- Medical E Unit, Khyber Teaching Hospital, Peshawar, Pakistan
- Department of Neurosurgery, Combined Military Hospital, Peshawar, Pakistan
Syed Sarmad Bukhari
Department of Neurosurgery, Combined Military Hospital, Peshawar, Pakistan
DOI:10.4103/2152-7806.156774Copyright: © 2015 Bukhari SS. This is an open-access article distributed under the terms of the Creative Commons Attribution License, which permits unrestricted use, distribution, and reproduction in any medium, provided the original author and source are credited.
How to cite this article: Bukhari SS, Junaid M. Mini titanium plates and screws for cranial bone flap fixation; an experience from Pakistan. Surg Neurol Int 08-May-2015;6:75
How to cite this URL: Bukhari SS, Junaid M. Mini titanium plates and screws for cranial bone flap fixation; an experience from Pakistan. Surg Neurol Int 08-May-2015;6:75. Available from: http://surgicalneurologyint.com/surgicalint_articles/mini-titanium-plates-screws-cranial-bone-flap-fixation/
The biocompatibility and osseointegrative qualities of the element titanium have allowed its extensive use medical science especially Orthopedics and Neurosurgery, effectively replacing its predecessor, steel. Historically, nonabsorbable sutures were used to anchor the bone flap following a craniotomy but have been associated with functional and cosmetic defects as well as nonunion and failure postoperatively.[
We have been using titanium miniplates at our department since 2011. A total of 71 patients (42 male and 29 female) underwent a craniotomy for supratentorial access for a variety of causes including tumor excision and aneurysm clipping followed by a cranial bone flap fixation with titanium miniplates till March 2014 by one surgeon. Craniotomies for posterior fossa approaches are not performed in our unit for lack of specialized equipment and craniotomies for head trauma were not included in this group of patients. Postoperatively the patients were followed up for a period of 3–12 months and the results were objectively assessed with visual inspection, computed tomography/magnetic resonance imaging (CT/MRI) to assess for appearance, physical deformity, subsidence, or displacement of the bone flap. Subjective data from the patients was not obtained. The age range was 2–77 years with a mean age of 40.07 years and a standard deviation of +/- 18.753 years. Intracranial lesion size ranged from 3 × 2 cm to 7 × 5 cm. The changes of local incision and general condition were observed.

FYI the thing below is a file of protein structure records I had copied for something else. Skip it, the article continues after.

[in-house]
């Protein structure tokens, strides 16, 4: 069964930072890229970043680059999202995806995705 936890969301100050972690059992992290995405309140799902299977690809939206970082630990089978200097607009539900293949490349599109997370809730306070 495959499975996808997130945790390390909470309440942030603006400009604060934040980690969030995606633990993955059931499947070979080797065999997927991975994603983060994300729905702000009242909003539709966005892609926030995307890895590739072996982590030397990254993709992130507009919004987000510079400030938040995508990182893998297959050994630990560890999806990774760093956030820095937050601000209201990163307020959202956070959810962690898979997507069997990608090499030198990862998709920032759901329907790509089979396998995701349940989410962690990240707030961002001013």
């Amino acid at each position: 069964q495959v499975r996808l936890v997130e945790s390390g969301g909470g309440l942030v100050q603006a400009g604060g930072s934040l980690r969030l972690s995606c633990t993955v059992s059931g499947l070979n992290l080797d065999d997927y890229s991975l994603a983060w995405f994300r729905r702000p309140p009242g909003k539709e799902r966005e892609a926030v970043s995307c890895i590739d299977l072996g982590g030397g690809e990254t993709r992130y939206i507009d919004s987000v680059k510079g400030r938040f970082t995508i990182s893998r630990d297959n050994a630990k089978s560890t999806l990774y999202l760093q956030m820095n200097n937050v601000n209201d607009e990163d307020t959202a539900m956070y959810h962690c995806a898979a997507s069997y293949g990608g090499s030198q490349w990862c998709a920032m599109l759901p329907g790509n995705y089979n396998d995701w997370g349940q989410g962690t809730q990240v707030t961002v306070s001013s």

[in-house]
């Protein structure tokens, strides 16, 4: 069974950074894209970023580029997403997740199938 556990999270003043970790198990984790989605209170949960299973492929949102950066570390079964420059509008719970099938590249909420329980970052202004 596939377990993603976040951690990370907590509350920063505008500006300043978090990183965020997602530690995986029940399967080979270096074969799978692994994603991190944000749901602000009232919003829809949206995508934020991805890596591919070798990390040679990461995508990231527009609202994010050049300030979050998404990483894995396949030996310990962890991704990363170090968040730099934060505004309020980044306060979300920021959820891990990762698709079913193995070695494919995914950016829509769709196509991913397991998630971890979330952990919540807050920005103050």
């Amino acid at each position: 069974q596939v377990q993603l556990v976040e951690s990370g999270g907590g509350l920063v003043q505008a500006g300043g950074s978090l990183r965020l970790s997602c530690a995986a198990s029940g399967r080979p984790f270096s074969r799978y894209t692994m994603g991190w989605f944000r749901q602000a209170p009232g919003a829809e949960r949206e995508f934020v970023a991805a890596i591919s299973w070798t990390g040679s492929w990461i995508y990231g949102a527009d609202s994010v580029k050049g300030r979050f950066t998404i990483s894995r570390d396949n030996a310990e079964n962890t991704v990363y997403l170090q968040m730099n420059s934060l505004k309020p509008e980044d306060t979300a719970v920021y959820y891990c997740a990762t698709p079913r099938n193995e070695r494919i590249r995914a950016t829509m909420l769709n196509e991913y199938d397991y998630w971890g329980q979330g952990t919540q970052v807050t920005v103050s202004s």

Minor complications were reported in three patients with a subcutaneous effusion occurring in two patients who were treated with needle aspiration on day 10 and one patient developing a mild postoperative wound infection, which was treated with dressings and oral antibiotics. CT scan showed good repositioning of the flap and edge to edge apposition at 2 weeks after operation. During follow up, the skull had good appearance without any discharge, local deformity or effusion. Repeat CT/MRI showed no subsidence or displacement of cranial flap or artifacts. Titanium plates, however, can cause a small distortion in the image, up to 0.5 cm, on CT and MRI scans.
Titanium miniplates were introduced for rigid fixation of cranial bone flaps following craniotomies. They are currently available in 0.3-mm thickness, which does not require indentation of the bone to hide the surface thickness. This has resulted in excellent functional and cosmetic outcomes [
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